29 June 2018, GENEVA: On 25 June 2018, the Geneva Centre for Human Rights Advancement and Global Dialogue organized a World Conference on the theme of “Religions, Creeds and Value Systems: Joining Forces to Enhance Equal Citizenship Rights” at the United Nations Office at Geneva in collaboration with the International Catholic Migration Commission, the World Council of Churches, the Arab Thought Forum, the World Council of Religious Leaders, Bridges to Common Ground and the European Centre for Peace and Development. 

The World Conference - held under the patronage of His Royal Highness Prince El Hassan bin Talal of the Hashemite Kingdom of Jordan - was addressed by more than 35 world-renowned religious, political and lay leaders from the major regions of the world.

A message from the His Eminence Cardinal Jean-Louis Tauran, President of the Pontifical Council for Interreligious Dialogue (PCID), was delivered by Rev. Msgr. Robert J. Vitillo, Secretary General of the International Catholic Migration Commission.

In his statement, Cardinal Jean-Louis Tauran emphasized the idea that all members of humanity were equal, and that equality was a fundamental value. He stated that No one, no ethnic, religious or political group can claim more rights than others because of their belonging to a particular ethnicity, religion or a political party.” However, the speaker further explained that this was not equivalent with not being able to take pride in where one came from, but rather it meant that one should abstain from feelings of arrogance and superiority in respect to others, or from claiming that they were more equal then another person or group.

Cardinal Tauran further stated that the feeling of inequality bred bitterness, frustration, and hatred and that it was extremely important to overcome these structures of injustices. According to him, although most countries “affirm that all citizens, regardless of their ethnic, religious belonging or gender, are equal in rights and duties”, the world was witnessing a rise in nationalist feeling, and religious identity had led to the discrimination, marginalisation and in some cases, the persecution of groups of people e.g. the case of Christians and Yezidis in Iraq.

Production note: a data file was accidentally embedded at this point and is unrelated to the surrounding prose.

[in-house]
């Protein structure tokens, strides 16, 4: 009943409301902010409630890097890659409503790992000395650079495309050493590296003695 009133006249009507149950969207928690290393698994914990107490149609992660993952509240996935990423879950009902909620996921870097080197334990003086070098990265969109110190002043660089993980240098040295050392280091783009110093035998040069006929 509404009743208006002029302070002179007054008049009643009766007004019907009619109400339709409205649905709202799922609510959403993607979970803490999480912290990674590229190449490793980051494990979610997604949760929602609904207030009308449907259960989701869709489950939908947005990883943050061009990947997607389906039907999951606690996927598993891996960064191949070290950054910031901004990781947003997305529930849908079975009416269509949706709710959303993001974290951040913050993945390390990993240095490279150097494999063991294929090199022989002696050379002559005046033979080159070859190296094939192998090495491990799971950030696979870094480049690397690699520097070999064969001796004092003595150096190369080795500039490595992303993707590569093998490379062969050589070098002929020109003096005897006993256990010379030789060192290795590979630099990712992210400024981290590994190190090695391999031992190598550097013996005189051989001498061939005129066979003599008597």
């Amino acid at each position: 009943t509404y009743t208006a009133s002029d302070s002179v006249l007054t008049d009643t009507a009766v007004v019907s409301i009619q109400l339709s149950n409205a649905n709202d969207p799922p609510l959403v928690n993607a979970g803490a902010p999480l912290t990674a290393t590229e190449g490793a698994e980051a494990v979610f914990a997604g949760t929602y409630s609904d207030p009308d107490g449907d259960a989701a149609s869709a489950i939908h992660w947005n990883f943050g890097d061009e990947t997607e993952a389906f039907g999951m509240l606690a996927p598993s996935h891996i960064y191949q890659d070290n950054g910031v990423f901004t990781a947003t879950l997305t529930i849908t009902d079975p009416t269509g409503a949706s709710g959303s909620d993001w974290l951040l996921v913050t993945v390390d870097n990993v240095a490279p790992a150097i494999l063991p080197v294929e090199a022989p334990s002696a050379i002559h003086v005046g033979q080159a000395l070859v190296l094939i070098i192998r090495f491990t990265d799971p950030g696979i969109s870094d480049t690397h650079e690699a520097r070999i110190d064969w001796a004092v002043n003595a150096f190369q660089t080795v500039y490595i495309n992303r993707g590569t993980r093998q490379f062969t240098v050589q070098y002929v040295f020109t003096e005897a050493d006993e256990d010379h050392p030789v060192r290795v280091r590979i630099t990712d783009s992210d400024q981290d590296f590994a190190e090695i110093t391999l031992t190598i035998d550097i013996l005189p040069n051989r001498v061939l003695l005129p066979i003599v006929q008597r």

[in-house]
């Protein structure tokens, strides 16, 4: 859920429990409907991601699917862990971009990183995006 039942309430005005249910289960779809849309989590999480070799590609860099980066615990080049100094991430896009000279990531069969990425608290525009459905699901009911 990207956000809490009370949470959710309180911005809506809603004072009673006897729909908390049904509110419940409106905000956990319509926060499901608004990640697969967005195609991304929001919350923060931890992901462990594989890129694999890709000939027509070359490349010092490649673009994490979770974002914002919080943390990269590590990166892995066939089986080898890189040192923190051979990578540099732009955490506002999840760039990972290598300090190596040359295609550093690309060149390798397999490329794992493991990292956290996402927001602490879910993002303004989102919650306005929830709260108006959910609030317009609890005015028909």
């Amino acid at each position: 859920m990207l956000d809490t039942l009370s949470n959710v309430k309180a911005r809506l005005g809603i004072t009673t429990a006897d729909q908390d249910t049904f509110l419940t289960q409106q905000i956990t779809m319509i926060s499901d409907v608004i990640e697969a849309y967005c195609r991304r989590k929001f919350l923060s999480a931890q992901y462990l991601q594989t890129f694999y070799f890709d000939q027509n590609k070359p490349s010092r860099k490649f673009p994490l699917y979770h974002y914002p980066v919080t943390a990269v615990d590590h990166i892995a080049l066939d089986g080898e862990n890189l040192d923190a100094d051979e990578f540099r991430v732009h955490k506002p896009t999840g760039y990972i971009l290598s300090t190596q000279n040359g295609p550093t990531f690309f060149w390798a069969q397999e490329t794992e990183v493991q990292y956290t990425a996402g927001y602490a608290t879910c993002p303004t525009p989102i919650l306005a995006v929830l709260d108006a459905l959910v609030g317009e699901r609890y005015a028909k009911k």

The speaker formulated a number of recommendations in view of realizing equal citizenship rights:

  1. The mention of religious belonging from identity cards and other documents should be removed;
  2. Religious authorities should make their positions clear without ambiguity, because inequality, discrimination, marginalization and persecution stem from an erroneous understating either of one’s own religion or/and that of others;
  3. Believers should become allies in the struggle for securing equal citizenship for all the components of the society;
  4. Schools, scholarships, access to jobs, access to public media, as well as the construction of places of worship can be useful tools to foster equality and dialogue.

----ENDS----

About the Geneva Centre for Human Rights Advancement and Global Dialogue

The Geneva Centre for Human Rights Advancement and Global Dialogue, an organization with special consultative status with the United Nations Economic and Social Council, is a think tank dedicated to the promotion of human rights through cross-cultural, religious and civilizational dialogue between the Global North and Global South, and through training of the upcoming generations of stakeholders in the Arab region. Its aim is to act as a platform for dialogue between a variety of stakeholders involved in the promotion and protection of human rights.

 

CONTACTS MEDIA:

Blerim Mustafa

Geneva Centre for Human Rights Advancement and Global Dialogue 

Junior project and communications officer

Email: bmustafa@gchragd.org

Phone number: +41 (0) 22 748 27 95

 

Teodora Popa

Geneva Centre for Human Rights Advancement and Global Dialogue

Project officer

Email: tpopa@gchragd.org

Phone number: +41 (0) 22 748 27 86

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